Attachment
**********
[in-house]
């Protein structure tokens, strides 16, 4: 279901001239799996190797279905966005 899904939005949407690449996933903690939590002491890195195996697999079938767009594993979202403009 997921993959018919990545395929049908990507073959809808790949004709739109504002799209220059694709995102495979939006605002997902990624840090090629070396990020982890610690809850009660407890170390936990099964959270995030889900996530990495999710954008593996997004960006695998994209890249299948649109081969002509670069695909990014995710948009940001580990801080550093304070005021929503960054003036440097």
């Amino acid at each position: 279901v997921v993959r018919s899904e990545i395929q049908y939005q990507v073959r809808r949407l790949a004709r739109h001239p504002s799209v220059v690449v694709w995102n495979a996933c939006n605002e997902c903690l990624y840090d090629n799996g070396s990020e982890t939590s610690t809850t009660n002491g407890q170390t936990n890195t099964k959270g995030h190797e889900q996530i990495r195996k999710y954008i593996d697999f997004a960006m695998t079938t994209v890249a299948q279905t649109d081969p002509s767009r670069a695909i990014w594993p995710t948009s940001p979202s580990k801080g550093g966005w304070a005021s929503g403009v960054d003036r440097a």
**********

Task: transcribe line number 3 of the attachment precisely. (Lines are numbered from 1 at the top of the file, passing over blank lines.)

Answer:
């Amino acid at each position: 279901v997921v993959r018919s899904e990545i395929q049908y939005q990507v073959r809808r949407l790949a004709r739109h001239p504002s799209v220059v690449v694709w995102n495979a996933c939006n605002e997902c903690l990624y840090d090629n799996g070396s990020e982890t939590s610690t809850t009660n002491g407890q170390t936990n890195t099964k959270g995030h190797e889900q996530i990495r195996k999710y954008i593996d697999f997004a960006m695998t079938t994209v890249a299948q279905t649109d081969p002509s767009r670069a695909i990014w594993p995710t948009s940001p979202s580990k801080g550093g966005w304070a005021s929503g403009v960054d003036r440097a």